Three weeks have now passed since Iran's election, and it seems pretty clear that the opposition, defeated at the ballot box by fair means or – more likely – foul, has suffered a second defeat in the mosques and on the streets. The protests have faded to almost nothing; the foreign media have been sent on their way, and the regime has been reduced to snarling at Britain, threatening yesterday to put an unspecified number of embassy employees on trial.
The election has not vanished completely without trace. It has complicated life for President Ahmadinejad at home, and his international wings, such as they were, have been clipped: he has just postponed, without explanation, a planned trip to Libya. It exposed, for a while, a fractious and initially uncertain leadership among the ruling ayatollahs. And it has left in its wake a sullen and unco-operative public – at least the many city-dwellers who believe their votes were traduced.
With the euphoria over, however, and many brave souls in prison or otherwise silenced, it may be scant consolation to acknowledge that efforts to challenge an established order fail at least as often as they succeed. The victories for anti-communist protesters 20 years ago and, more recently, the joyous popular revolts in Georgia and Ukraine have tended to blot out the revolutionary efforts that came to naught: China's Tiananmen Square demonstrations in 1989, and the protests in Tibet, Burma and Moldova. Those that produced more ambiguous outcomes, such as the so-called "Tulip" revolution in the Central Asian republic of Kyrgyzstan four years ago, muddy the picture further.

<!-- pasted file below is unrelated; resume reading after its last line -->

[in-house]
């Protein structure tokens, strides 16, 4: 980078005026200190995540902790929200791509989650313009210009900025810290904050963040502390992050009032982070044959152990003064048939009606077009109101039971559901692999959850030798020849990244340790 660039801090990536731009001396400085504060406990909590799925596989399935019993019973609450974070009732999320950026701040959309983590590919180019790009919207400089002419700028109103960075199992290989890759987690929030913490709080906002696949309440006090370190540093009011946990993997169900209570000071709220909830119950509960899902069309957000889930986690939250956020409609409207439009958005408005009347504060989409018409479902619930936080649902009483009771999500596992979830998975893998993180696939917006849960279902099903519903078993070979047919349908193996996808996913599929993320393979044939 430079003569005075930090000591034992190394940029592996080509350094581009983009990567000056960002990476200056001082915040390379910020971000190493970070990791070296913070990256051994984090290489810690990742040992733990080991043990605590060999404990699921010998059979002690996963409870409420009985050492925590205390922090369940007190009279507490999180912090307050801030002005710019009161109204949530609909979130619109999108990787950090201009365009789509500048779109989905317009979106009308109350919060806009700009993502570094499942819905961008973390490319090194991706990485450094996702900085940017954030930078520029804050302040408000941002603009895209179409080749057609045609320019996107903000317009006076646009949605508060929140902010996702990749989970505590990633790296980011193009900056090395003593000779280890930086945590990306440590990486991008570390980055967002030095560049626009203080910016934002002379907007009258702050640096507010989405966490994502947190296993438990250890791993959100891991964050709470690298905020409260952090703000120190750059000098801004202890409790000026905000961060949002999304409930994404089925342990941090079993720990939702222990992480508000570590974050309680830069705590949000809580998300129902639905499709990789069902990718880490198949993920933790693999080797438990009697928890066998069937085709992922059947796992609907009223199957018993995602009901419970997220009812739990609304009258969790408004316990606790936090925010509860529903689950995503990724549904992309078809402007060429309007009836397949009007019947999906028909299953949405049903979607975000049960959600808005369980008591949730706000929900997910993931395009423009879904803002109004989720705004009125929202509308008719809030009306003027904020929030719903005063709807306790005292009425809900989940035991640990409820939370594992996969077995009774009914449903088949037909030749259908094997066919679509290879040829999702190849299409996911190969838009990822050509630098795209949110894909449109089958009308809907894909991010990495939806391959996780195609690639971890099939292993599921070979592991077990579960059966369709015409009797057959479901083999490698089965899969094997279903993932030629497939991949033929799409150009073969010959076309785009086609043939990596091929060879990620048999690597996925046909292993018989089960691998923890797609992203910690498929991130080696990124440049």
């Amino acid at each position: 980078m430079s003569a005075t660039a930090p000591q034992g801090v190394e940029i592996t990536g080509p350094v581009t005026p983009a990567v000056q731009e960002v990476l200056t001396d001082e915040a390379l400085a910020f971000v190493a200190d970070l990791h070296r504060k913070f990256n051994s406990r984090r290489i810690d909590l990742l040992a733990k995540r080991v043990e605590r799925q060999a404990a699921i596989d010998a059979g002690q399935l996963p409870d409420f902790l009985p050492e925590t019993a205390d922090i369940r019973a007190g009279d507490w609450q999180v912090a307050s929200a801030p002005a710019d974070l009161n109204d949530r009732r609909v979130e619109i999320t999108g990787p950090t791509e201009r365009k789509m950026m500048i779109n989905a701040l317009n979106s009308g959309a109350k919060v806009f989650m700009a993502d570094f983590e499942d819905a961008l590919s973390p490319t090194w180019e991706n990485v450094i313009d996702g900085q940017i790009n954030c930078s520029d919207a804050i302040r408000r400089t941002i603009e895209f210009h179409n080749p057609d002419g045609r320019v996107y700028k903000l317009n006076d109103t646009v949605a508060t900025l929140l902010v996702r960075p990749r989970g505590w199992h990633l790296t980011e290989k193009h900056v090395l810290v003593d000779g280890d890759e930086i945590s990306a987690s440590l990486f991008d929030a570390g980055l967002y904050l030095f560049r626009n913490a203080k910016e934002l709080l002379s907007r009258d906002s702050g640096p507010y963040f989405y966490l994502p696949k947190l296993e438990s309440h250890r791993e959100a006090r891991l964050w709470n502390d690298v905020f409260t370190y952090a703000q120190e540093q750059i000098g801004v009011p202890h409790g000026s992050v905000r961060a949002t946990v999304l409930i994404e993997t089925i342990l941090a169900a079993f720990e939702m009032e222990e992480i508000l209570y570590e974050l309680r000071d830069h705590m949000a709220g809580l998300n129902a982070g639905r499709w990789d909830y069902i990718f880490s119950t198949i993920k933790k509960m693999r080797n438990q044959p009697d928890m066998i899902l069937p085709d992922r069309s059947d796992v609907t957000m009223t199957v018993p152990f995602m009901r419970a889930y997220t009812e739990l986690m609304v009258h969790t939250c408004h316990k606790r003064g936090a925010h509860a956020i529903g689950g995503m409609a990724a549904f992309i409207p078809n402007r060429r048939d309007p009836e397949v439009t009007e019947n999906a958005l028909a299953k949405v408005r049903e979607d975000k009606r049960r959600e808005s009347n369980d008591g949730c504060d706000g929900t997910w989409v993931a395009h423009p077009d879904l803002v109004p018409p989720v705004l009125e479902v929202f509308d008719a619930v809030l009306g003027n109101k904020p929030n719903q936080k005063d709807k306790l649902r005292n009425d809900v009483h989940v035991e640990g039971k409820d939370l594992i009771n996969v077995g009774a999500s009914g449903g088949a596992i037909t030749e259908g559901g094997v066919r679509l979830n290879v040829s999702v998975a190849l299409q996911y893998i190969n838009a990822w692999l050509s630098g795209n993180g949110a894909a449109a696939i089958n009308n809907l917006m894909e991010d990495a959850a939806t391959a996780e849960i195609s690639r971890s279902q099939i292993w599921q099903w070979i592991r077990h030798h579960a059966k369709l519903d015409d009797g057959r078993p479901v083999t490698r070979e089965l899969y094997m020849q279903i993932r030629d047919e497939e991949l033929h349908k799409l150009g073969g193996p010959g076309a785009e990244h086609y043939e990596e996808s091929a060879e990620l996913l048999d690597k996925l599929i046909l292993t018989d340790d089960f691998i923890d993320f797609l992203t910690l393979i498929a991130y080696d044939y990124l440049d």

It is a dangerous fallacy to conclude, from the examples of Ukraine and Georgia, say, that making or unmaking a revolution is relatively simple, and that some street protests and a bit of stone-throwing will do the job. Generally rather more than that needs to happen. Few rulers simply fold up their papers, award their staff commemorative pens and transfer the nuclear briefcase to their opposition rival – which is essentially what Mikhail Gorbachev did when he announced the dissolution of the Soviet Union at the end of 1991.
This time last week I was in Budapest at government-sponsored ceremonies to celebrate the 20th annniversary of what Hungary described as the "cutting through" of the iron curtain. And when they say "cutting through the iron curtain", they mean it not just in the figurative, Churchillian, sense, but literally. In the Cold War years, Hungary's border with Austria consisted of a series of barbed wire fences, equipped with electronic early warning systems, expressly designed to prevent travel – or escape – to the West.
On 27 June 1989, several months after his government had declared that Hungarian citizens would be allowed to travel freely, the foreign minister of Hungary met his Austrian counterpart at the border and together they hacked through what remained of the barbed wire with a pair of giant metal-cutters. Once the border was open, one thing led to another. Within four months the Berlin Wall was gone; within 18 months communism in Europe was no more.